According to the Alaska Department of Natural Resources (ADNR), as of May 2021, there are 402.38 authorized and leased acres for seaweed production, and 1,579.49 acres under review in Alaska waters (ADNR Report, 2021). The authorized space alone has the potential to grow over 5,100 metric tons of sugar kelp. If all of the leases under review were approved and farms were growing at maximum capacity, there could be as much as 20,000 metric tons of sugar kelp grown in Alaska, not including the potential to add vastly more lease sites. Despite this potential, only 104 metric tons were sold in 2020 (ADFG, 2021).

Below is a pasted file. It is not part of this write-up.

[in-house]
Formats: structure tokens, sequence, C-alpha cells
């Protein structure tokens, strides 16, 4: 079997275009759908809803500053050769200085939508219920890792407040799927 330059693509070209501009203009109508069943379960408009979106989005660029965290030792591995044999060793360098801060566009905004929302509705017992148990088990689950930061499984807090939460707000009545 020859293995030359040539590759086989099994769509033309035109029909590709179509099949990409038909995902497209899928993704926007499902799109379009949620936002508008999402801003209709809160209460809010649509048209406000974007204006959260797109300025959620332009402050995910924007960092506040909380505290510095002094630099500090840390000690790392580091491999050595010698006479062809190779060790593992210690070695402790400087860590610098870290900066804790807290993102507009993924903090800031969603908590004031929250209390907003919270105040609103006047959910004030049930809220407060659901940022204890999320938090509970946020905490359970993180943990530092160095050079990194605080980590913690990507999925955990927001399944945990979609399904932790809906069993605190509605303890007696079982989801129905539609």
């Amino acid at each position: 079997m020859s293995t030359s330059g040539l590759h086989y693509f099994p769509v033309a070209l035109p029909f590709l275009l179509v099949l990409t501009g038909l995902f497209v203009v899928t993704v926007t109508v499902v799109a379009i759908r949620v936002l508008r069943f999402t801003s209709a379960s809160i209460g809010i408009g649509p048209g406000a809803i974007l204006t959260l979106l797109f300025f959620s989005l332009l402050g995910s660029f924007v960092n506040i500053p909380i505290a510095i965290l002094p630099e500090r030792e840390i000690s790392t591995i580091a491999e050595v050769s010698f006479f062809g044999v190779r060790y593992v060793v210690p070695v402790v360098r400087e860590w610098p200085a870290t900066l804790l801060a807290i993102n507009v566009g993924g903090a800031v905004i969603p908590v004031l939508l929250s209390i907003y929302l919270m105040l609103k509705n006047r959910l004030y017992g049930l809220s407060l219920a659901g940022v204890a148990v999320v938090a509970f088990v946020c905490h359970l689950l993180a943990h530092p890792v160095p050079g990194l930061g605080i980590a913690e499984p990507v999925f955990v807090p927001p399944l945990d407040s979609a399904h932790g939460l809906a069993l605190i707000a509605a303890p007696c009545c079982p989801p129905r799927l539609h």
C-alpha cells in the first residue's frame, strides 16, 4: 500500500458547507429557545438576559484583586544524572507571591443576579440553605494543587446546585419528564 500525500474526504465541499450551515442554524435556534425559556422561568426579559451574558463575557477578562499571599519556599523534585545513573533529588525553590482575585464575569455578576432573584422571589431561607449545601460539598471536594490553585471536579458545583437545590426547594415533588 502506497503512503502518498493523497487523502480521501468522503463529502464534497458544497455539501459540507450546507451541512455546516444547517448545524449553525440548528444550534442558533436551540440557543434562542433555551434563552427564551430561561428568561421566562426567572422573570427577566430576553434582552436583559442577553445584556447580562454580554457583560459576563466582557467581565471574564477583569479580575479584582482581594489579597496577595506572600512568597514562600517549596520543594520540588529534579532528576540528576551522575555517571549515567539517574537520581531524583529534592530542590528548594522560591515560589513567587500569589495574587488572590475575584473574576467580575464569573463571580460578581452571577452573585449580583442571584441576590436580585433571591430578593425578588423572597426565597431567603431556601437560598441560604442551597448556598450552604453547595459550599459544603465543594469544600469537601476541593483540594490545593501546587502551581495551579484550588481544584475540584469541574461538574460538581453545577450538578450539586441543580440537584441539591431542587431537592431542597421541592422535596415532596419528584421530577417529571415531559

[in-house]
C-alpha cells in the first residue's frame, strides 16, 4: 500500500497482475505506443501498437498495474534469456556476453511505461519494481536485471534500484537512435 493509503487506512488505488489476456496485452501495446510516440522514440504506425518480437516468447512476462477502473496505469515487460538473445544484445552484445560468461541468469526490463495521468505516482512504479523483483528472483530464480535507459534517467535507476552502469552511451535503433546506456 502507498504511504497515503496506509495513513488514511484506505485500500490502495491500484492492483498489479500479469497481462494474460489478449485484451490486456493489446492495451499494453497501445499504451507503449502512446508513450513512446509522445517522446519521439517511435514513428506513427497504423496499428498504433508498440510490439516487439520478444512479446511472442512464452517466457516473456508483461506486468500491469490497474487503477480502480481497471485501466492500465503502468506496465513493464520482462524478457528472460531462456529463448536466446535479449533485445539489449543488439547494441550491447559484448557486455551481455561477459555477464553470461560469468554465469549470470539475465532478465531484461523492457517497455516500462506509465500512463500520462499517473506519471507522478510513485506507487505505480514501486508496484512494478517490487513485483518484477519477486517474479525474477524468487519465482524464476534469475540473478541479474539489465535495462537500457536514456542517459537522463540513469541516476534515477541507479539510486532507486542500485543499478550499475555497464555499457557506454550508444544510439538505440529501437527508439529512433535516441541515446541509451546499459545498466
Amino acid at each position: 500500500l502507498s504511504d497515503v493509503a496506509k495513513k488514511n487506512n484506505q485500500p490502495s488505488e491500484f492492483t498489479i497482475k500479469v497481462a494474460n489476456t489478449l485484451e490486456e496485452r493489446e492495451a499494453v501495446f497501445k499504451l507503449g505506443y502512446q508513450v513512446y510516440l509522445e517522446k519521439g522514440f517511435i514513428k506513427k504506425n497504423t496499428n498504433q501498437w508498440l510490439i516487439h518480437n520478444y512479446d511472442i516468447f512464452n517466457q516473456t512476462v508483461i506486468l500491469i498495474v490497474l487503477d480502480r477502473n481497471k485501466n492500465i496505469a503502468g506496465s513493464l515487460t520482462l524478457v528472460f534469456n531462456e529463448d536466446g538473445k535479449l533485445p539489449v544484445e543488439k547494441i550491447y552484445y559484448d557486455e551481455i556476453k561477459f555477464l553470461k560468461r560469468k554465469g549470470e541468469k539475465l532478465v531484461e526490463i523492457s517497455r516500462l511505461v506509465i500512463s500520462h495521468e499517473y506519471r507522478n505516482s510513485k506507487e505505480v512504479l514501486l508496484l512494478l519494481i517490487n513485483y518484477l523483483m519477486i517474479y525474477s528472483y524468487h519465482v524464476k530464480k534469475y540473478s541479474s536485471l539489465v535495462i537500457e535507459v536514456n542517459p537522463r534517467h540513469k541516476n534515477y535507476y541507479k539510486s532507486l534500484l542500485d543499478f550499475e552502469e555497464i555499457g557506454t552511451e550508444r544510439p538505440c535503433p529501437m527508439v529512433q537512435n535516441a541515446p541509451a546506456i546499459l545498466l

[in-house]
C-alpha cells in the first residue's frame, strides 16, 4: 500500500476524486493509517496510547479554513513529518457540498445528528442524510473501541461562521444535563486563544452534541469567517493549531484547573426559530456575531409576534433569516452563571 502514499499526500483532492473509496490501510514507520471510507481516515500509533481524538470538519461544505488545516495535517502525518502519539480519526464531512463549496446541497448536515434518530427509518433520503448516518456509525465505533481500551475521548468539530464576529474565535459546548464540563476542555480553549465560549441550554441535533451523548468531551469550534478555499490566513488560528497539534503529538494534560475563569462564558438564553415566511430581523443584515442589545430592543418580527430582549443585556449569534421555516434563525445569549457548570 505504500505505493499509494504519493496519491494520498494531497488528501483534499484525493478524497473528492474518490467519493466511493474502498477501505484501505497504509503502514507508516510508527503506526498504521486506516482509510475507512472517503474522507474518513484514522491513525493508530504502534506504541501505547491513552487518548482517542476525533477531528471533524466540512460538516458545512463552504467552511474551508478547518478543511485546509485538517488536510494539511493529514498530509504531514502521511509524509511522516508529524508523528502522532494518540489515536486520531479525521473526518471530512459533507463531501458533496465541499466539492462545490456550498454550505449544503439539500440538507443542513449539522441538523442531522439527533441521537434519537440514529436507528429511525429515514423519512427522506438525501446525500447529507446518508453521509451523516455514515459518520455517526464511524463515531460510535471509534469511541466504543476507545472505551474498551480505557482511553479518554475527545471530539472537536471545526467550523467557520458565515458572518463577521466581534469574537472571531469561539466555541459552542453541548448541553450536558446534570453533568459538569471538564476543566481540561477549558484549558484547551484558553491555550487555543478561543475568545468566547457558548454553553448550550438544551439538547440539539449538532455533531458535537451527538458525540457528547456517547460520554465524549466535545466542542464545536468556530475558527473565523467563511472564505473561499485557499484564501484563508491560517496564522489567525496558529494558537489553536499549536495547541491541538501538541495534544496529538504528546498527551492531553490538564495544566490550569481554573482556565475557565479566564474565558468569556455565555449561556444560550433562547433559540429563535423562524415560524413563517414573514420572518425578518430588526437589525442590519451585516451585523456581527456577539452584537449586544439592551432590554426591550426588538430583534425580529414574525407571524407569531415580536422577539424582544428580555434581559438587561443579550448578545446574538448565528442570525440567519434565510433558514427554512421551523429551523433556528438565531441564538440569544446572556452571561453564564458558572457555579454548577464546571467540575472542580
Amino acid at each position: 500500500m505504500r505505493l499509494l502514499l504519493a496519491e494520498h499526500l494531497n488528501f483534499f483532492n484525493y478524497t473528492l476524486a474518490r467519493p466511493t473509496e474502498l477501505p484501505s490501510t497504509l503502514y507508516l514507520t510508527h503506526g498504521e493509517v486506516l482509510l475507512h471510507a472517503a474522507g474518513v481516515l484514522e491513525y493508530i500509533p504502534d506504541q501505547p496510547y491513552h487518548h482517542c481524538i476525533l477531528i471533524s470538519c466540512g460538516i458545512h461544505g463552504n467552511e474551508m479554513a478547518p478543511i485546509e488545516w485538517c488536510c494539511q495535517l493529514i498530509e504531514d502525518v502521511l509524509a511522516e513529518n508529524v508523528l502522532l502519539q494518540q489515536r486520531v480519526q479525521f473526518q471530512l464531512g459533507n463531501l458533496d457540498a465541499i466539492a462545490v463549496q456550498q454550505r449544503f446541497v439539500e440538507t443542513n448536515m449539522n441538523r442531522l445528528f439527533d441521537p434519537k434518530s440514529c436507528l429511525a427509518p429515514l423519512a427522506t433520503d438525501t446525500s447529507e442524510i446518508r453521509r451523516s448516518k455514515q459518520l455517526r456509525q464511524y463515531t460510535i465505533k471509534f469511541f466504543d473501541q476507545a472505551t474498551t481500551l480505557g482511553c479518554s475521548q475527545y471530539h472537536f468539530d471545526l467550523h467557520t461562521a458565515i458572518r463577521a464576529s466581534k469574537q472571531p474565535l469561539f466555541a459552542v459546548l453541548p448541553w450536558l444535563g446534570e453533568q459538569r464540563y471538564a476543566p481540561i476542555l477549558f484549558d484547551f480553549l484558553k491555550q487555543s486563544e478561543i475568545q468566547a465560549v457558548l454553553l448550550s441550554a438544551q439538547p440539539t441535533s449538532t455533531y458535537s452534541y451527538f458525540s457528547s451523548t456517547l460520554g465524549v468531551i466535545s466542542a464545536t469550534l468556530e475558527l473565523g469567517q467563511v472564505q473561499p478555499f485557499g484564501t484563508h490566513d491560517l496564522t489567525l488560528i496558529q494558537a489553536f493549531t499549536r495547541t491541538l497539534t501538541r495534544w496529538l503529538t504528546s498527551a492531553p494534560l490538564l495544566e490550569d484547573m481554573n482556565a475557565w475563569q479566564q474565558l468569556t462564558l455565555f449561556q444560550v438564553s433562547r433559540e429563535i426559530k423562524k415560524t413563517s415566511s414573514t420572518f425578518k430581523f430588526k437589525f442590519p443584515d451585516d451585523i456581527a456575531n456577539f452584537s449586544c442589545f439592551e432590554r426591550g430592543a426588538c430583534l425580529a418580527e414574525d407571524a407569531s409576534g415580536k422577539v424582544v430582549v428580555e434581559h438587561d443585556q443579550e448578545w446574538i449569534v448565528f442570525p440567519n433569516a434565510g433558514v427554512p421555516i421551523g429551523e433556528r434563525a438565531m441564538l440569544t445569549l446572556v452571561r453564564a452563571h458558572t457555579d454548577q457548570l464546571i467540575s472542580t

There is state and federal support for developing Alaska mariculture industries, which could help increase sales of Alaska seaweed, and increase the capacity and capability of new and existing companies involved in purchasing and processing. This guide was developed to help individuals and companies better understand what’s involved as they decide whether to enter the seaweed processing industry, and to provide some industry standards in the manufacturing or processing of kelp.